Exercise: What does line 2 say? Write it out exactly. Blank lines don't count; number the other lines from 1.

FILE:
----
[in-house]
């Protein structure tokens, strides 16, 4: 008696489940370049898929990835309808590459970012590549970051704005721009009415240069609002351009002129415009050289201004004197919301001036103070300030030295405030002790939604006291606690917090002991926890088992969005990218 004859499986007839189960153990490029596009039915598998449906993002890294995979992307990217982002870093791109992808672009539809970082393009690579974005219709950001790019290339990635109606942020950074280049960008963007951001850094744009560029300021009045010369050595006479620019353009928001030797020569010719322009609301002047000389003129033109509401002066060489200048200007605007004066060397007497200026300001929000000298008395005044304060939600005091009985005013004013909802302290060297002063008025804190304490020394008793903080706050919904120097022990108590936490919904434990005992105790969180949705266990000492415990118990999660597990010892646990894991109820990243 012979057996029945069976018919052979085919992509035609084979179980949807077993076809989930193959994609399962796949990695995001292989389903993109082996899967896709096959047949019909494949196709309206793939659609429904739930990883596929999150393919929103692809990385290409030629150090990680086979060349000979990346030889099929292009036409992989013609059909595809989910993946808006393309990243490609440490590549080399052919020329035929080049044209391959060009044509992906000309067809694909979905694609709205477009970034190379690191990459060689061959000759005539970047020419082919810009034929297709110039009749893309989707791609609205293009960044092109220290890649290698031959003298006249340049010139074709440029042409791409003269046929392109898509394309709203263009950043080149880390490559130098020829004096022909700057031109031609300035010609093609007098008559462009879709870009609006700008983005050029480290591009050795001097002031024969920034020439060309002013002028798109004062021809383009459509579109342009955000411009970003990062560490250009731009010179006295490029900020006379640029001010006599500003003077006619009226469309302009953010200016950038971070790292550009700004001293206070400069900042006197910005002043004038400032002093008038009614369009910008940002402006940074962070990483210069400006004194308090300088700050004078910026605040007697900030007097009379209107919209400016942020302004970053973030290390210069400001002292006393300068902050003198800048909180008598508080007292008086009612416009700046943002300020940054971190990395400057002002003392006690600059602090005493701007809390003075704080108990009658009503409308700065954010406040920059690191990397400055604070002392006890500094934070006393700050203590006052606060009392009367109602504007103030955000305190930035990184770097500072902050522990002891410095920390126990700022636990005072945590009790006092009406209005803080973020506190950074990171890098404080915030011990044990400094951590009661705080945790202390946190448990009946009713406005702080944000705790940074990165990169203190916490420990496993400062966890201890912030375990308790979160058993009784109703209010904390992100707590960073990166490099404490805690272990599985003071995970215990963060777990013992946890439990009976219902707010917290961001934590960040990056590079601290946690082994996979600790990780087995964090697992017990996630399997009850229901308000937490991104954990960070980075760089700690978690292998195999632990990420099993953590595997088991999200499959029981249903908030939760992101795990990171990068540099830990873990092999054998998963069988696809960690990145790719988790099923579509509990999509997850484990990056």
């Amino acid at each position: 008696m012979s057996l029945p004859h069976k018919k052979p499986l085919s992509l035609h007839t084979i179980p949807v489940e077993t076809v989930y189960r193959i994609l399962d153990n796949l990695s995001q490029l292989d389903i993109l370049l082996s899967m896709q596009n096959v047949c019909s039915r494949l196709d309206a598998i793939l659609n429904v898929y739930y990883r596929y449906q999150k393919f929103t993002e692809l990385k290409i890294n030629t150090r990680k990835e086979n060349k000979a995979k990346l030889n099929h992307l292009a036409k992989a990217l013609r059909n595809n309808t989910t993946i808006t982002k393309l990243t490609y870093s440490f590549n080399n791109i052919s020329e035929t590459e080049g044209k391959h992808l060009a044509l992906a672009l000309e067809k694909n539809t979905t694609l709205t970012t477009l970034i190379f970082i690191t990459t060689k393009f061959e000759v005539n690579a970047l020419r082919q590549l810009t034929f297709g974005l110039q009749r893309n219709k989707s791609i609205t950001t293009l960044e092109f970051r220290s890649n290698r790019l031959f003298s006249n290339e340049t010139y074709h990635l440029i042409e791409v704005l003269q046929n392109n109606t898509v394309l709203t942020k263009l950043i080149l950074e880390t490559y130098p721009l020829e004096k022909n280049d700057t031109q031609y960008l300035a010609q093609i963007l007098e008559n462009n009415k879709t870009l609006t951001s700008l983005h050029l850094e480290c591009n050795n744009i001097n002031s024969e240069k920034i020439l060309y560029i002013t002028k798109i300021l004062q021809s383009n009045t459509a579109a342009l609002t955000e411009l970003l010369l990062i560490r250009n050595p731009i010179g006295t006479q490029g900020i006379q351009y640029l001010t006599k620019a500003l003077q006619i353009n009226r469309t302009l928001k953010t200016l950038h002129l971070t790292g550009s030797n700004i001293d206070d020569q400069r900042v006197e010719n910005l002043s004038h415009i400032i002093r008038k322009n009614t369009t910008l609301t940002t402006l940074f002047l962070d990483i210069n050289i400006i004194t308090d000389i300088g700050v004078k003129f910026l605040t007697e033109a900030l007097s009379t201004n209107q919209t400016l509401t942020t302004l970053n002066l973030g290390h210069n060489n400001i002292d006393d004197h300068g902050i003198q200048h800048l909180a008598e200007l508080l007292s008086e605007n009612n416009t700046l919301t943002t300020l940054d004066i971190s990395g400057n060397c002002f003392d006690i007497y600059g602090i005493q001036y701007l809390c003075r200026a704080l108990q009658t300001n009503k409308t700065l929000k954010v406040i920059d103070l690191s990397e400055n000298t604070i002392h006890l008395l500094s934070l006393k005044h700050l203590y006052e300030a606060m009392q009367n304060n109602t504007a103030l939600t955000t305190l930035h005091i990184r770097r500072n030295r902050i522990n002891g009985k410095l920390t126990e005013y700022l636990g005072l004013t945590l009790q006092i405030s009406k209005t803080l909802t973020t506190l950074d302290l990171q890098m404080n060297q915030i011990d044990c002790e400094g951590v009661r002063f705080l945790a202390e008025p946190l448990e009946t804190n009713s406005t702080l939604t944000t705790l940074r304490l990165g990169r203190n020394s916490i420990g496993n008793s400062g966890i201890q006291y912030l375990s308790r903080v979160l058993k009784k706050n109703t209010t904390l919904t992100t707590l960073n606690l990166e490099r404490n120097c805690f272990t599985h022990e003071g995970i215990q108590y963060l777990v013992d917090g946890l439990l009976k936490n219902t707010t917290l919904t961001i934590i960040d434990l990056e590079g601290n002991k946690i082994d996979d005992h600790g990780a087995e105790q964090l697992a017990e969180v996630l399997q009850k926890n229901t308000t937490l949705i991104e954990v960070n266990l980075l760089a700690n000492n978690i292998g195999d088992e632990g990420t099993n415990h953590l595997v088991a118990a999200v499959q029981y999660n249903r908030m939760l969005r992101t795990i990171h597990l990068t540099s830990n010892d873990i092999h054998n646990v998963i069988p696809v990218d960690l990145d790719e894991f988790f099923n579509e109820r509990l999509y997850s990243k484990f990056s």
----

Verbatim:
């Protein structure tokens, strides 16, 4: 008696489940370049898929990835309808590459970012590549970051704005721009009415240069609002351009002129415009050289201004004197919301001036103070300030030295405030002790939604006291606690917090002991926890088992969005990218 004859499986007839189960153990490029596009039915598998449906993002890294995979992307990217982002870093791109992808672009539809970082393009690579974005219709950001790019290339990635109606942020950074280049960008963007951001850094744009560029300021009045010369050595006479620019353009928001030797020569010719322009609301002047000389003129033109509401002066060489200048200007605007004066060397007497200026300001929000000298008395005044304060939600005091009985005013004013909802302290060297002063008025804190304490020394008793903080706050919904120097022990108590936490919904434990005992105790969180949705266990000492415990118990999660597990010892646990894991109820990243 012979057996029945069976018919052979085919992509035609084979179980949807077993076809989930193959994609399962796949990695995001292989389903993109082996899967896709096959047949019909494949196709309206793939659609429904739930990883596929999150393919929103692809990385290409030629150090990680086979060349000979990346030889099929292009036409992989013609059909595809989910993946808006393309990243490609440490590549080399052919020329035929080049044209391959060009044509992906000309067809694909979905694609709205477009970034190379690191990459060689061959000759005539970047020419082919810009034929297709110039009749893309989707791609609205293009960044092109220290890649290698031959003298006249340049010139074709440029042409791409003269046929392109898509394309709203263009950043080149880390490559130098020829004096022909700057031109031609300035010609093609007098008559462009879709870009609006700008983005050029480290591009050795001097002031024969920034020439060309002013002028798109004062021809383009459509579109342009955000411009970003990062560490250009731009010179006295490029900020006379640029001010006599500003003077006619009226469309302009953010200016950038971070790292550009700004001293206070400069900042006197910005002043004038400032002093008038009614369009910008940002402006940074962070990483210069400006004194308090300088700050004078910026605040007697900030007097009379209107919209400016942020302004970053973030290390210069400001002292006393300068902050003198800048909180008598508080007292008086009612416009700046943002300020940054971190990395400057002002003392006690600059602090005493701007809390003075704080108990009658009503409308700065954010406040920059690191990397400055604070002392006890500094934070006393700050203590006052606060009392009367109602504007103030955000305190930035990184770097500072902050522990002891410095920390126990700022636990005072945590009790006092009406209005803080973020506190950074990171890098404080915030011990044990400094951590009661705080945790202390946190448990009946009713406005702080944000705790940074990165990169203190916490420990496993400062966890201890912030375990308790979160058993009784109703209010904390992100707590960073990166490099404490805690272990599985003071995970215990963060777990013992946890439990009976219902707010917290961001934590960040990056590079601290946690082994996979600790990780087995964090697992017990996630399997009850229901308000937490991104954990960070980075760089700690978690292998195999632990990420099993953590595997088991999200499959029981249903908030939760992101795990990171990068540099830990873990092999054998998963069988696809960690990145790719988790099923579509509990999509997850484990990056």